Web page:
Police have arrested about a dozen people at the Maryland State House in Annapolis during a protest of the natural gas drilling technique known as fracking, the Associated Press reports.
Officers led protesters away with their hands restrained Thursday. Police didn't return calls seeking details about the arrests.
A moratorium is in place, but it expires in October. The House of Delegates has passed a bill banning fracking. A similar bill is pending in the Senate.
Senate President Thomas V. Mike Miller has expressed support for a moratorium, according to the AP report. On Wednesday, he said: "I'm favoring that fracking doesn't take place any time in the near future."
Gov. Larry Hogan hasn't decided whether to veto a fracking ban, saying he's waiting to see what the legislature decides.
Opponents cite pollution concerns. Supporters say fracking would create jobs.
Among folks arrested were three Western Maryland residents including Carol Smith. She said via news release she was "willing to be arrested to protect" clean water, air quality, the people of Maryland, wildlife and farms "from the greed of the oil and gas industry."
People "must protect the earth since the earth cannot protect itself," Smith said.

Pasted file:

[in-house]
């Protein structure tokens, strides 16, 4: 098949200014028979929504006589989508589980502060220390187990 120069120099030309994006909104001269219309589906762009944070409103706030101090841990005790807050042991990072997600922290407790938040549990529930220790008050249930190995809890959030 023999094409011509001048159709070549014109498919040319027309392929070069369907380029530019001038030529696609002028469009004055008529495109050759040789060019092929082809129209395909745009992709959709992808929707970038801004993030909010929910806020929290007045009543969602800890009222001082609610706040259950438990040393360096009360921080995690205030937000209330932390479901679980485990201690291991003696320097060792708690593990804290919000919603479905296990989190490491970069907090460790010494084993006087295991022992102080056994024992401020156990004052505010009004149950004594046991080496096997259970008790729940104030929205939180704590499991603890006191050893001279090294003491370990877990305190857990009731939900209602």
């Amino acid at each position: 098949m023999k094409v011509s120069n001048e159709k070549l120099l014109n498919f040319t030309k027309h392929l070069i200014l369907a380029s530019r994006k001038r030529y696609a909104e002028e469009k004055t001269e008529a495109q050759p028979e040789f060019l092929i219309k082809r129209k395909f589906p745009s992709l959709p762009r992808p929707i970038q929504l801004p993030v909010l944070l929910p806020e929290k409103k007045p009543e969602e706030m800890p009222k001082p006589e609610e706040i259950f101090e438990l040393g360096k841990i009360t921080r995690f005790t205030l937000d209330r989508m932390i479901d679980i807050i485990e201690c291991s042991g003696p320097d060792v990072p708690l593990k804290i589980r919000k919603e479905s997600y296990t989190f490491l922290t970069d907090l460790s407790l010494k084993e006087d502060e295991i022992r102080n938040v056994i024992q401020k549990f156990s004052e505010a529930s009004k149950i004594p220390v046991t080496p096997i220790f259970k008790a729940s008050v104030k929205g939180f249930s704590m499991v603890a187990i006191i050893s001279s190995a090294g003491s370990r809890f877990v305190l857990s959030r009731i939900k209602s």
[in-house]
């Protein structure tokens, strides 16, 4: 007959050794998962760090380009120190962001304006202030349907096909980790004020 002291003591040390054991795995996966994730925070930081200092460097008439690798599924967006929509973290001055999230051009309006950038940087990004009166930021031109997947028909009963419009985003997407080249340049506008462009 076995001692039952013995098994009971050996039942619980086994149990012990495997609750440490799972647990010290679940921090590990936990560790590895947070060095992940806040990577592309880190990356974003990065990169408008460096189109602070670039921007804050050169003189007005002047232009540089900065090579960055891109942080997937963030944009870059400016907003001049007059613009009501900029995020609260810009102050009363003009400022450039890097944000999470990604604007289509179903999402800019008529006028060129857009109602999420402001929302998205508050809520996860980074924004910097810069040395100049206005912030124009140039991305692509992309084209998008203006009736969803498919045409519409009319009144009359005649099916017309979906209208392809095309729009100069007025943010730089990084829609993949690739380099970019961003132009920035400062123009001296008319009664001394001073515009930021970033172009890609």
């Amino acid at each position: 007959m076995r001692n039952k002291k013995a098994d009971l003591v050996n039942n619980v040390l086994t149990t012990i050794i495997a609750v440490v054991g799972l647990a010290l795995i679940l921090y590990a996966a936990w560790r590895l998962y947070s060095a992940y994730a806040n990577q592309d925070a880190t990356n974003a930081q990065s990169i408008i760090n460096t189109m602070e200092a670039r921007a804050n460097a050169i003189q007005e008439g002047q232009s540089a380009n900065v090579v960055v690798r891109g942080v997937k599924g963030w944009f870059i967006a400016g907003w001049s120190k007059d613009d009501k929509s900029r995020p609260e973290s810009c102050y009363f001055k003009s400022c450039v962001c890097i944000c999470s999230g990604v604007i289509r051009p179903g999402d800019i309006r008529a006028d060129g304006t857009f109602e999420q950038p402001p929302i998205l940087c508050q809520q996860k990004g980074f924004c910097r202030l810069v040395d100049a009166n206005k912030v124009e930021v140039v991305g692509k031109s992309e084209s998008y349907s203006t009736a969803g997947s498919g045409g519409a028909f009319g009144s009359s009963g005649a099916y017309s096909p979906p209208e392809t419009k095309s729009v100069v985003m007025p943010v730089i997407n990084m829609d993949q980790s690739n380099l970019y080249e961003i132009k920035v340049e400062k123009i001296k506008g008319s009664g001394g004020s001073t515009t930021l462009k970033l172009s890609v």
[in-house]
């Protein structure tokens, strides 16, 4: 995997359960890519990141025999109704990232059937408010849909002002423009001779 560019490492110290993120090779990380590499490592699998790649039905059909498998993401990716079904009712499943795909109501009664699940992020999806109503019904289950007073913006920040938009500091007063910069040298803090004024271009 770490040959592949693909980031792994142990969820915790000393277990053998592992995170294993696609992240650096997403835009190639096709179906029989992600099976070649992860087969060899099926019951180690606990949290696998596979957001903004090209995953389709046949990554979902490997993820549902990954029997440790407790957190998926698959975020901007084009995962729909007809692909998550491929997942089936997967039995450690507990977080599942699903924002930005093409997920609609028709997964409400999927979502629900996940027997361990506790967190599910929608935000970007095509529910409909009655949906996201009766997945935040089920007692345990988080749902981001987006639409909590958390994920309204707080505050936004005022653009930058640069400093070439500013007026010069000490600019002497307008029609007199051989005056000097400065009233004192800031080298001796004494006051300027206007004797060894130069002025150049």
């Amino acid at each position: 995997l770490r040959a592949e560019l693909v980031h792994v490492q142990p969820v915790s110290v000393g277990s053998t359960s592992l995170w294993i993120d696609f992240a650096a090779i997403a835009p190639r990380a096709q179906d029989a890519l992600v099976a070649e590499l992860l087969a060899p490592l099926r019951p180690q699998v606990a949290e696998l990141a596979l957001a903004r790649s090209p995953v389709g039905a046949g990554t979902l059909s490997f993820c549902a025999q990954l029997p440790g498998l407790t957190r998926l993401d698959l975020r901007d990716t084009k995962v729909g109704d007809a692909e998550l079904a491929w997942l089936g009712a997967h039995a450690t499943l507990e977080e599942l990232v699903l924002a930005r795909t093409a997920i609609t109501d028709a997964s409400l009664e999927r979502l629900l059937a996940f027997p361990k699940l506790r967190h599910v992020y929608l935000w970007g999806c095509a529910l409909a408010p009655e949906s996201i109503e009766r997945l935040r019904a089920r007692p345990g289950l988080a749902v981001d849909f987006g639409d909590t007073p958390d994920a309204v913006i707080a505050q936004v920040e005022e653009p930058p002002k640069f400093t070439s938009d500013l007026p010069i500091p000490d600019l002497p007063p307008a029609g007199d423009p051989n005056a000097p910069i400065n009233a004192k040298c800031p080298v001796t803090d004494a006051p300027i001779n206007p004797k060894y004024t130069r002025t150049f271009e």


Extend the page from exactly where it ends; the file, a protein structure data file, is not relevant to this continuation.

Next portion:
“Western Maryland would be targeted first by fracking, and western Marylanders overwhelmingly know that we can never allow it to take place,” Ann Bristow -- a Garrett County resident and member of Gov. O’Malley’s Marcellus shale advisory commission -- said via the news release. Bristow was also arrested during the protest.
“The more we learn about fracking, the more we know we need a ban," Bristow said. "Our water, health and climate are far more important than short-term gain for the natural gas industry. Once free of worrying about fracking in Maryland, we can all turn our attention to a renewable and sustainable future."
According to the news release, members of the environmentalist group Chesapeake Climate Action Network were also among those taken into custody.